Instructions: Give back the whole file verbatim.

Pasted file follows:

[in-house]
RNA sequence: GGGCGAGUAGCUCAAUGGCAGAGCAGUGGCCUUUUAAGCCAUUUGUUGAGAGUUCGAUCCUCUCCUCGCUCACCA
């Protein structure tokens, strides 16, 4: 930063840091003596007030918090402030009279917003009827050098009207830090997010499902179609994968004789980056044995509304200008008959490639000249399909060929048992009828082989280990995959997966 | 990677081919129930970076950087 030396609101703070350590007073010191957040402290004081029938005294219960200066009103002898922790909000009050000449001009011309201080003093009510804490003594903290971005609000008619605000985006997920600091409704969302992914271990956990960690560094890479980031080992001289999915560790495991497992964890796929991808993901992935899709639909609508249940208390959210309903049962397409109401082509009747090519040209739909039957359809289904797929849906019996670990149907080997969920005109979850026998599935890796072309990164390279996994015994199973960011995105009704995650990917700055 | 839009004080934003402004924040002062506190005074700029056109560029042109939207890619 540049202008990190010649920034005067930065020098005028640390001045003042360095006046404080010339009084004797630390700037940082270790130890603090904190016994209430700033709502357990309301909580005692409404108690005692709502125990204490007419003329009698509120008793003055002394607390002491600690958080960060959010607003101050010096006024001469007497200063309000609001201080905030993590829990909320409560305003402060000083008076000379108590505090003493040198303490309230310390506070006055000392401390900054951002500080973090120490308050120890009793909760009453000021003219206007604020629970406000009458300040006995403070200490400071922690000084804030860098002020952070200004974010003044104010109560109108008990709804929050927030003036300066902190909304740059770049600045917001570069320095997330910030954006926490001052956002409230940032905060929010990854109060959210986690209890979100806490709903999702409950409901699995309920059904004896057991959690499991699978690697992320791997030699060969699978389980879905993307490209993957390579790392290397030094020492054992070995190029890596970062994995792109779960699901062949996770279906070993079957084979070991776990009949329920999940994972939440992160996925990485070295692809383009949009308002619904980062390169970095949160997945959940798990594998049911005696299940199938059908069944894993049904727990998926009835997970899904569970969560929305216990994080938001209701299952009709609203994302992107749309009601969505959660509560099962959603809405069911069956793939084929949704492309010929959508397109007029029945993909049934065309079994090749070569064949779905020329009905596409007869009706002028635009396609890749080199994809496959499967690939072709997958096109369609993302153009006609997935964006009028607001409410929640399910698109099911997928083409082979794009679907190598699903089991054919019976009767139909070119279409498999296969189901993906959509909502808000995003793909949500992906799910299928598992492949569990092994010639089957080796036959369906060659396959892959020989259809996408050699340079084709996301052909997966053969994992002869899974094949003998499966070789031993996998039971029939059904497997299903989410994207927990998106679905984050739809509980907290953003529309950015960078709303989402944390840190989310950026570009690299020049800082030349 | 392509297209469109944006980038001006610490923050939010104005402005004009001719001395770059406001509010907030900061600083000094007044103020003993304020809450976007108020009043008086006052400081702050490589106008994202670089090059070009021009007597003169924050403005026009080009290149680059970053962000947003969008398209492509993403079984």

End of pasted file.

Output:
[in-house]
RNA sequence: GGGCGAGUAGCUCAAUGGCAGAGCAGUGGCCUUUUAAGCCAUUUGUUGAGAGUUCGAUCCUCUCCUCGCUCACCA
């Protein structure tokens, strides 16, 4: 930063840091003596007030918090402030009279917003009827050098009207830090997010499902179609994968004789980056044995509304200008008959490639000249399909060929048992009828082989280990995959997966 | 990677081919129930970076950087 030396609101703070350590007073010191957040402290004081029938005294219960200066009103002898922790909000009050000449001009011309201080003093009510804490003594903290971005609000008619605000985006997920600091409704969302992914271990956990960690560094890479980031080992001289999915560790495991497992964890796929991808993901992935899709639909609508249940208390959210309903049962397409109401082509009747090519040209739909039957359809289904797929849906019996670990149907080997969920005109979850026998599935890796072309990164390279996994015994199973960011995105009704995650990917700055 | 839009004080934003402004924040002062506190005074700029056109560029042109939207890619 540049202008990190010649920034005067930065020098005028640390001045003042360095006046404080010339009084004797630390700037940082270790130890603090904190016994209430700033709502357990309301909580005692409404108690005692709502125990204490007419003329009698509120008793003055002394607390002491600690958080960060959010607003101050010096006024001469007497200063309000609001201080905030993590829990909320409560305003402060000083008076000379108590505090003493040198303490309230310390506070006055000392401390900054951002500080973090120490308050120890009793909760009453000021003219206007604020629970406000009458300040006995403070200490400071922690000084804030860098002020952070200004974010003044104010109560109108008990709804929050927030003036300066902190909304740059770049600045917001570069320095997330910030954006926490001052956002409230940032905060929010990854109060959210986690209890979100806490709903999702409950409901699995309920059904004896057991959690499991699978690697992320791997030699060969699978389980879905993307490209993957390579790392290397030094020492054992070995190029890596970062994995792109779960699901062949996770279906070993079957084979070991776990009949329920999940994972939440992160996925990485070295692809383009949009308002619904980062390169970095949160997945959940798990594998049911005696299940199938059908069944894993049904727990998926009835997970899904569970969560929305216990994080938001209701299952009709609203994302992107749309009601969505959660509560099962959603809405069911069956793939084929949704492309010929959508397109007029029945993909049934065309079994090749070569064949779905020329009905596409007869009706002028635009396609890749080199994809496959499967690939072709997958096109369609993302153009006609997935964006009028607001409410929640399910698109099911997928083409082979794009679907190598699903089991054919019976009767139909070119279409498999296969189901993906959509909502808000995003793909949500992906799910299928598992492949569990092994010639089957080796036959369906060659396959892959020989259809996408050699340079084709996301052909997966053969994992002869899974094949003998499966070789031993996998039971029939059904497997299903989410994207927990998106679905984050739809509980907290953003529309950015960078709303989402944390840190989310950026570009690299020049800082030349 | 392509297209469109944006980038001006610490923050939010104005402005004009001719001395770059406001509010907030900061600083000094007044103020003993304020809450976007108020009043008086006052400081702050490589106008994202670089090059070009021009007597003169924050403005026009080009290149680059970053962000947003969008398209492509993403079984």